Although comparisons to John Boulting’s 1947 adaptation of Brighton Rock are inevitable, this film still deserves to be judged in its own right as a separate and new interpretation of the classic Graham Green novel. However, this rehash of the story of young charismatic murderer Pinkie, here played by Sam Riley, and his dangerous relationship with a tearoom waitress is so terrible you’ll be wishing they’d just left everything be.
The action is updated to the 1960s, with the backdrop of mods, rockers and violent biker clashes, though this change of period adds nothing new to the doomed love story. Although we get a sense of Brighton being ‘on the move’ with the atmosphere of shifting social politics, this feels more of a distraction than a clever reinvention. The romance between Pinkie and the nervous Rose is played out with all the panache and passion of a GCSE drama-class improvisation.
Sam Riley is a terrific actor, though is here short-changed with a script which makes it sound as if he’s chewing carpet rather than bringing Green’s terrifying creation to life. Instead of coming across as menacing and sinister, most of the time he looks like a moody teenager who’s just got his third ASBO. Andrea Riseborough, who was so good in TV dramas such as Party Animals and The Devil’s Whore, tries to convince us the infatuated Rose is either mentally-challenged or continually stoned. Her performance is embarrassing, as is the film’s attempt at cultivating a sense of suspense through close-ups of characters looking angry while clutching at bleeding facial wounds. The action is also encumbered with a grating and relentless score by Martin Phipps who, though contributing sumptuous music for The Line of Beauty and The Virgin Queen, seems to have drawn his inspiration from the more hysterical choral tracks from the soundtrack of The Da Vinci Code. The result is hammed-up melodrama and unintended hilarity.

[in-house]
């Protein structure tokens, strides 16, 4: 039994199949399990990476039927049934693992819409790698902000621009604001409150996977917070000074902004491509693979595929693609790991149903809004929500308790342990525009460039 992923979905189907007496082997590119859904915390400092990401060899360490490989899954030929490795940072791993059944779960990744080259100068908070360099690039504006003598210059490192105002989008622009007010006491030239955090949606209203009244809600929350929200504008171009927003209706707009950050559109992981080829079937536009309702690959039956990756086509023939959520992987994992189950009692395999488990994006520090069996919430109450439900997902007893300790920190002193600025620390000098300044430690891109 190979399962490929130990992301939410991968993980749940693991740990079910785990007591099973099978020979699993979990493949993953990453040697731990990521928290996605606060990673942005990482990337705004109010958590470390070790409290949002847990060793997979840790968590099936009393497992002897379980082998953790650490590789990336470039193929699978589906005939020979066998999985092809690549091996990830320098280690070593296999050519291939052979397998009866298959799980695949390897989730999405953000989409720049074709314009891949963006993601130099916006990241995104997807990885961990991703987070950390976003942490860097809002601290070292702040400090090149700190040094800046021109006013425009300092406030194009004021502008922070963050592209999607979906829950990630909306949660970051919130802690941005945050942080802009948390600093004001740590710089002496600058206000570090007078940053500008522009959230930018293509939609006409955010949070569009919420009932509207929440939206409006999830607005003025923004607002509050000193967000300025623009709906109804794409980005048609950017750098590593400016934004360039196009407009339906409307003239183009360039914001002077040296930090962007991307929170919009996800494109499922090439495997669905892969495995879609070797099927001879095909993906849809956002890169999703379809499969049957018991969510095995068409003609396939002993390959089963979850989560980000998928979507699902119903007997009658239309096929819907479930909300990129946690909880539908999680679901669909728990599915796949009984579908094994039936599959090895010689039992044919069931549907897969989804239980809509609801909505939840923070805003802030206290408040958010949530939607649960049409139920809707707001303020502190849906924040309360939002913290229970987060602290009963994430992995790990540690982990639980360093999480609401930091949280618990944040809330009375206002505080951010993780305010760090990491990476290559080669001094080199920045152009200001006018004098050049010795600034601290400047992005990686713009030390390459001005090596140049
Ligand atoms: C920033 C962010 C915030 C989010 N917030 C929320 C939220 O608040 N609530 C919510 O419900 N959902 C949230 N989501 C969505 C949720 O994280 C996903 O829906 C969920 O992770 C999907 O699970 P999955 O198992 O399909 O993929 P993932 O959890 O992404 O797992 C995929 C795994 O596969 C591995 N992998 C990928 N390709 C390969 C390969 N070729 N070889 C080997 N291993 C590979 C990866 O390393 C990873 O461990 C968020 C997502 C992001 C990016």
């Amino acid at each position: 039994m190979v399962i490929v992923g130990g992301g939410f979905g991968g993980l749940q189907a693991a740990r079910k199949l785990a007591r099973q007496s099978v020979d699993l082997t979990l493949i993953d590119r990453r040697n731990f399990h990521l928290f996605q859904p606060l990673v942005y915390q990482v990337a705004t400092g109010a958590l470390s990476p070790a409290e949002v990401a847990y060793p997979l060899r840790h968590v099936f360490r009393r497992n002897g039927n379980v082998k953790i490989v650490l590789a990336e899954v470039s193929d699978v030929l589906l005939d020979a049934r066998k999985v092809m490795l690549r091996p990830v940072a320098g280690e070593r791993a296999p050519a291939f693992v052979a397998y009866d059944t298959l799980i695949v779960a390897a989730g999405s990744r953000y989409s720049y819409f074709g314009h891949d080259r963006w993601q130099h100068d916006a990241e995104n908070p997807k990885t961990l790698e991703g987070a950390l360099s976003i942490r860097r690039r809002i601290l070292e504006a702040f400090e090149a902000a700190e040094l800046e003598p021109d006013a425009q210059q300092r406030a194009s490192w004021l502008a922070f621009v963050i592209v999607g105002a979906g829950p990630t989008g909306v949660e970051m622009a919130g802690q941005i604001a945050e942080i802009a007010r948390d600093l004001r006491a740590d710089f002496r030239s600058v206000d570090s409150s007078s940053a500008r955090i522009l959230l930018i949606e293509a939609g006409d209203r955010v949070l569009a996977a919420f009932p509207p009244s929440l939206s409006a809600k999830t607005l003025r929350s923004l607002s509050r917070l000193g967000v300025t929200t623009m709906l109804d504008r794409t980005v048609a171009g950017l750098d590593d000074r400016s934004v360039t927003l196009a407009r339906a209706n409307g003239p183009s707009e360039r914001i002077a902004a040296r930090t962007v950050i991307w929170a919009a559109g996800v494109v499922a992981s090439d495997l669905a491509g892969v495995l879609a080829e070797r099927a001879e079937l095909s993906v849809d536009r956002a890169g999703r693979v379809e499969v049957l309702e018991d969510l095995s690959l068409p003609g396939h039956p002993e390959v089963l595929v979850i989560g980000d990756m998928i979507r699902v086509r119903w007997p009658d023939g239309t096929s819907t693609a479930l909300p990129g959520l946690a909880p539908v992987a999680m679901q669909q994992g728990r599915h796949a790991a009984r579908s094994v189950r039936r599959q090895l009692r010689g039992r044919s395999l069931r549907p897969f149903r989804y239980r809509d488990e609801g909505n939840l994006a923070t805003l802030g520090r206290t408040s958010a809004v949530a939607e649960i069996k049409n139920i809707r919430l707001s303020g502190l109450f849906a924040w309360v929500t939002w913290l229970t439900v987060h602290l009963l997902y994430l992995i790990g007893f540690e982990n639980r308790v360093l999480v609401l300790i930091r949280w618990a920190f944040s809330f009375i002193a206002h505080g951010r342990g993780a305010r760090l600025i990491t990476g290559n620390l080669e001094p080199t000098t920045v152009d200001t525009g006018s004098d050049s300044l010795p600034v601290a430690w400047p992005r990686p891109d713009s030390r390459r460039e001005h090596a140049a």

Helen Mirren, as Rose’s boss and self-elected protector, does her very best with a lazily written role, though all she really does is walk around confidently like a Dame on a mission, as if primed for an imminent slow motion shot, and spit out lines like “I’ll make you suffa!”
The story has been done much better before and probably will be again, and all we can do is hope that this painfully cringe-worthy mistake will someday be forgotten.
Good: Mirren is always fun to watch, and less demanding viewers may derive romantic fulfilment from the depressing love story
Bad: The dire script leads to some embarrassing acting you wouldn’t expect from a BBC production.